Teratoma of the ovary
Ovarian teratoma is a type of germ cell tumour. Germ cell tumours are cancers that begin in egg cells in women or sperm cells in men. There are two main types of ovarian teratoma
The mature teratoma is the most common type of ovarian germ cell tumour. It is most often diagnosed in women during their reproductive years (from teens to forties).
Mature teratoma is often called a dermoid cyst. It is removed with surgery and the condition is then cured.
Immature teratomas are usually diagnosed in girls and young women up to their early 20s. These cancers are rare. They are called immature because the cancer cells are at a very early stage of development. Most immature teratomas of the ovary are cured, even if they are diagnosed at an advanced stage.
The grade and stage of your cancer is very important because they help your specialist to decide what treatment you need. The grade describes how the cells look under a microscope. The less developed the cells look, the higher the grade. Higher grade cancers grow more quickly than low grade. There are 3 different grades of immature teratoma. Generally, grade 1 teratomas are the slowest growing and least likely to spread.
The stage of a cancer tells you how far it has grown. In ovarian teratoma
- Stage 1 means the cancer is only in the ovary (or both ovaries)
- Stage 2 means the cancer has spread into the fallopian tube, womb, or elsewhere in the area circled by your hip bones (your pelvis)
- Stage 3 means the cancer has spread to the lymph nodes or to the tissues lining the abdomen (called the peritoneum)
- Stage 4 means the cancer has spread to another body organ some distance away, for example the lungs
Surgery and chemotherapy are the treatments doctors most often use for immature teratoma of the ovary.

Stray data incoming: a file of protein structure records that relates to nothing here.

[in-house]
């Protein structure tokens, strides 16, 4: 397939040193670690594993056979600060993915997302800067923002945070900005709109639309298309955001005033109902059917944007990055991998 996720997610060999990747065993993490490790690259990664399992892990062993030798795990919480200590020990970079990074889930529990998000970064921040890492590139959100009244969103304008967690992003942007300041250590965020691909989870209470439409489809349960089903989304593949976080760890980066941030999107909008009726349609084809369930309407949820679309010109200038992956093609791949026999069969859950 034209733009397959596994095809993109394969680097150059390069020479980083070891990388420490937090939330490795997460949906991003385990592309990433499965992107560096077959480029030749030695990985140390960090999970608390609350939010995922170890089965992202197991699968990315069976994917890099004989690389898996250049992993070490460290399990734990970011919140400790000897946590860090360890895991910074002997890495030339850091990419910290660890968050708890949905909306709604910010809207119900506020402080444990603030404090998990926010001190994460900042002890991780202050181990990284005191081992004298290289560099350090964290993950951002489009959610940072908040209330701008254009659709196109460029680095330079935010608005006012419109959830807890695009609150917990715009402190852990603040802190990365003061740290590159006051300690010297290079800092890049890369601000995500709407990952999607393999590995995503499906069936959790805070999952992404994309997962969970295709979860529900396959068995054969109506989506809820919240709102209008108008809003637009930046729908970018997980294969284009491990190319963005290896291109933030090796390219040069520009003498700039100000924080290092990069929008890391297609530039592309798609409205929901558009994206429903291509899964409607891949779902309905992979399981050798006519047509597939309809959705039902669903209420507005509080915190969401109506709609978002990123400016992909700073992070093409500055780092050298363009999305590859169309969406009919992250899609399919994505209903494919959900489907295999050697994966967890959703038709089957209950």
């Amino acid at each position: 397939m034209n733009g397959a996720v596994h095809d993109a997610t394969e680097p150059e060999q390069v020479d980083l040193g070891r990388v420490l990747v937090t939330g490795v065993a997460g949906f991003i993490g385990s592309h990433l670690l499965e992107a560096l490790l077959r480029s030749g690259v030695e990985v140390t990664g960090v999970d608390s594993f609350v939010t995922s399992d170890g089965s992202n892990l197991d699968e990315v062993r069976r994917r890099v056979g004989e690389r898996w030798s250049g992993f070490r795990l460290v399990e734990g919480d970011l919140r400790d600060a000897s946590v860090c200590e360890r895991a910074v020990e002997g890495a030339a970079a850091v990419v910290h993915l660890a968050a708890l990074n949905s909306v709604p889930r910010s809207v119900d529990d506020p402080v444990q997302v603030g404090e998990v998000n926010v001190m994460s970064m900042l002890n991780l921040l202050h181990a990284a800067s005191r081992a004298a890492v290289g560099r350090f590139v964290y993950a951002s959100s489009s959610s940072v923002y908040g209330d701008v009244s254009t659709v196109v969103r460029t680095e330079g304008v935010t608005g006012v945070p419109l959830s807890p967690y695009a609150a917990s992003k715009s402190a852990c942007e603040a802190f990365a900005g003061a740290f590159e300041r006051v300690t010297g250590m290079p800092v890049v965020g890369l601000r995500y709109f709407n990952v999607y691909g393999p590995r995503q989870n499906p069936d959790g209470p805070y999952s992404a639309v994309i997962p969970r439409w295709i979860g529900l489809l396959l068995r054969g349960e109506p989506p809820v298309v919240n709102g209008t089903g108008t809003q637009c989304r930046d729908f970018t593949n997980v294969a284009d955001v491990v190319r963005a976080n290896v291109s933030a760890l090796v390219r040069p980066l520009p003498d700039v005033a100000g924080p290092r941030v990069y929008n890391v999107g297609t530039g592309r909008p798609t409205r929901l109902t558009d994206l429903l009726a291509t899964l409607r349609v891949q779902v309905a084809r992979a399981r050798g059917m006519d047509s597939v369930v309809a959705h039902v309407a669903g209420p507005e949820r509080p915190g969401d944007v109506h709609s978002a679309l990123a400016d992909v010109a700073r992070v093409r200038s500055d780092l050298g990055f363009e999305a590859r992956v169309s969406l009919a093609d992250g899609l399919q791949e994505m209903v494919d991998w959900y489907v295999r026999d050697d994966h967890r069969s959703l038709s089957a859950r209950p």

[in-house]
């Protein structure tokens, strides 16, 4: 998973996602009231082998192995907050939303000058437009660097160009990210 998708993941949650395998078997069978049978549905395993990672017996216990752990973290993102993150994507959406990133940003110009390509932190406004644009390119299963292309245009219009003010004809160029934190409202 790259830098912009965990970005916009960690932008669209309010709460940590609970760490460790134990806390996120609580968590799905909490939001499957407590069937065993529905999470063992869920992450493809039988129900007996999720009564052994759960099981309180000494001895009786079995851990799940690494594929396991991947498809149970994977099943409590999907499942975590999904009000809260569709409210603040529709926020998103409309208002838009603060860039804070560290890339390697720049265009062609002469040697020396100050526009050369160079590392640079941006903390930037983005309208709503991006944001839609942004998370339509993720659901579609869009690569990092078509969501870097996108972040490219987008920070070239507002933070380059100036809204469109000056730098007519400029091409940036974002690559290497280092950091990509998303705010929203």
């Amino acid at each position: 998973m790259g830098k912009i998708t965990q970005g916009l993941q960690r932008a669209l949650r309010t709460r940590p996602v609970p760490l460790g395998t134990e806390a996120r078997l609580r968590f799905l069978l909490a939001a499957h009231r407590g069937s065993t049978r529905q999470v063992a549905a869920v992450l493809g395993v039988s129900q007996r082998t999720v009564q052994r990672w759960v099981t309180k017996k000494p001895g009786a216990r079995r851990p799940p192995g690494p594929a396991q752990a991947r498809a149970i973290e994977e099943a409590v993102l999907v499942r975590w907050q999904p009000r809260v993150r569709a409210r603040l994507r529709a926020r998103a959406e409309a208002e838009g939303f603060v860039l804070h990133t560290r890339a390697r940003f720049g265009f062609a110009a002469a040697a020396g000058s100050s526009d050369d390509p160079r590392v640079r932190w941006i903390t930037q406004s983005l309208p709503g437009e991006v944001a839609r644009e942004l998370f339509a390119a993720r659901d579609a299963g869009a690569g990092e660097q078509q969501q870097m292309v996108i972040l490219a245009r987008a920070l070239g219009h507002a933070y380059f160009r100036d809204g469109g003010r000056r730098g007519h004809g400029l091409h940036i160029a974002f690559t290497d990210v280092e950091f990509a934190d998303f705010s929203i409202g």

During your surgery, the surgeon will remove the affected ovary but your other ovary will be left. This type of surgery is very different to surgery for epithelial ovarian cancer. As most women with ovarian teratoma are young, doctors are aware that they may want to have children in the future and so will remove as little tissue as possible.
During the operation, the surgeon examines the inside of your abdomen and your abdominal organs for signs of cancer. They may take biopsies and send them to the lab to look for cancer cells. The surgeon will also wash out the inside of your abdomen and send the fluid to be checked for cancer cells. This all helps to make absolutely sure that the cancer hasn't spread.
If you have a grade 1 immature teratoma that has not spread outside the ovary (stage 1) then surgery is likely to cure it and you may not need chemotherapy.
If the cancer has spread beyond the ovary, your surgeon will remove some or all of the tumour, depending on where it is. It is not uncommon to have tumour left behind. You then have chemotherapy once you have recovered from your surgery. If there is any cancer left after you have had chemotherapy, you may have more surgery to remove it then. Immature teratomas of the ovary can often be cured with a combination of surgery and chemotherapy, even if they have spread when they are diagnosed.
Your exact treatment programme has to be decided by your own specialist, but the most common combination of drugs used is BEP, that is bleomycin, etoposide and cisplatin. Doctors use this combination because it is very good at preventing the teratoma from coming back. The chemotherapy doctors use for ovarian teratoma does not usually affect your fertility. Women frequently have successful pregnancies after they have had this type of treatment.
You have this type of chemotherapy as several cycles of treatment. Each cycle lasts about 3 weeks. You have several days of chemotherapy at the beginning of the cycle and then a break until the start of the next cycle. There is most information about how doctors plan chemotherapy and how you have chemotherapy in the chemotherapy section.
After you have finished your treatment, your specialist will see you regularly. When you were first diagnosed, you would have had blood tests that may have shown up chemicals released by the cancer cells. These are called markers. The markers produced by most immature teratomas are called HCG and AFP. Not everyone with a teratoma has raised markers. But if you did when you were diagnosed, your specialist can use them to monitor your health at your follow up appointments.
You will have blood tests regularly to check for these markers. If they show up in your blood test, this could mean that the cancer has come back. Because teratoma is a tumour most often diagnosed in men, there is more information about these markers in the testicular cancer section.
At your follow up appointments, your specialist will also examine you and ask how you are feeling. You may have CT scans from time to time, but not everyone needs these. Your specialist will talk through your follow up with you in detail.
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